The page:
The top 10 most beautiful national parks in Europe


The era of Romanticism is long over and yet more people than ever are drawn to spend time at one with nature. From spring to autumn, neon-coloured hikers can be found in the mountains and in some areas, the gentle rustle of the wind mixes with the clanking of chains on mountain bikes, the splashing of idyllic waterfalls and the satisfied mooing of cows. Picturesque nature can be experienced particularly well in national parks – protected areas where the original character is to be preserved and where little or no human influence is exerted.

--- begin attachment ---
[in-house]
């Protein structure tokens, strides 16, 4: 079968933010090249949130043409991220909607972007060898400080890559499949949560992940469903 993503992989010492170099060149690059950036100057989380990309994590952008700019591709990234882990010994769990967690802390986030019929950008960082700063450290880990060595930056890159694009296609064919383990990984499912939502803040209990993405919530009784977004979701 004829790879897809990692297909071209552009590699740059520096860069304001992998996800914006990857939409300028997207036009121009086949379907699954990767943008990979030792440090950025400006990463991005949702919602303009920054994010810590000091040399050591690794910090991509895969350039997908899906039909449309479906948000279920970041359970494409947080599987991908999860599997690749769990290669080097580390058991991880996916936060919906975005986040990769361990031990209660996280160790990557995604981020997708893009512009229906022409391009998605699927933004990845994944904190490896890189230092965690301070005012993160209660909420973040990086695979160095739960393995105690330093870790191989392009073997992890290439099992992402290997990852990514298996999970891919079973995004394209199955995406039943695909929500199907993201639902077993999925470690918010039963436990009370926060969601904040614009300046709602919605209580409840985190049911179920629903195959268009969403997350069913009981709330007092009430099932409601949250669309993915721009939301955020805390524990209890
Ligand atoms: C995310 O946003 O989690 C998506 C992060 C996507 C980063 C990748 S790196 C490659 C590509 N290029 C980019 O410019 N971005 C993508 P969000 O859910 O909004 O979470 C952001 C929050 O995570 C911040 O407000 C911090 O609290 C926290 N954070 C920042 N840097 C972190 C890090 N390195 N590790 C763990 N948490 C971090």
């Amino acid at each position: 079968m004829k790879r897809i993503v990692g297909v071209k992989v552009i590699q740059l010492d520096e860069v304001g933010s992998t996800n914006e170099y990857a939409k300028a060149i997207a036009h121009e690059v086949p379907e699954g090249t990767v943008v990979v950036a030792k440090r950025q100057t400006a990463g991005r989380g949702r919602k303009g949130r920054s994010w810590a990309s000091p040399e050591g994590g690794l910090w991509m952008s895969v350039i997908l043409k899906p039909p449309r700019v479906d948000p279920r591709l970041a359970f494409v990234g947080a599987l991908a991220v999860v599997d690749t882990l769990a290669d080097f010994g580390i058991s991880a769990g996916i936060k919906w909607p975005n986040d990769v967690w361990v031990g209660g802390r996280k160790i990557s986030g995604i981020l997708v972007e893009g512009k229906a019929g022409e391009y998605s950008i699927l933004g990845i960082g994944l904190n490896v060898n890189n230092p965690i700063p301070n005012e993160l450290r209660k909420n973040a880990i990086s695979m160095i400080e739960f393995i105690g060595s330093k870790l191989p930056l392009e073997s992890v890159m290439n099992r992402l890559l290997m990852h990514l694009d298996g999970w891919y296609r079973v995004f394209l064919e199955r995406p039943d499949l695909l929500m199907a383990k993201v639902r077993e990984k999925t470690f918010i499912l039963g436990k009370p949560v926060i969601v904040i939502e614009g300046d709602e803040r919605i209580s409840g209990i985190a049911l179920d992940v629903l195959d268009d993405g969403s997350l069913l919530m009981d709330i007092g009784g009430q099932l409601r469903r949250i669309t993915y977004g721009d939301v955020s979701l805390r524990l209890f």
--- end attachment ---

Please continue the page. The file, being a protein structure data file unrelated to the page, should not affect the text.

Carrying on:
In Europe alone there are several hundred national parks, all of which are worth a visit. It is not easy to make a decision as to which parks should not be missing from any nature lovers bucket list. That’s why Holidu, the search engine for holiday homes, is here to help! Using data from Google, Holidu has put together a ranking of the top ten most popular European national parks. Prepare to be inspired and begin planning your next trip to one of the breathtaking locations!

• Snowdonia National Park, Wales – 4,9 out of 18.522 reviews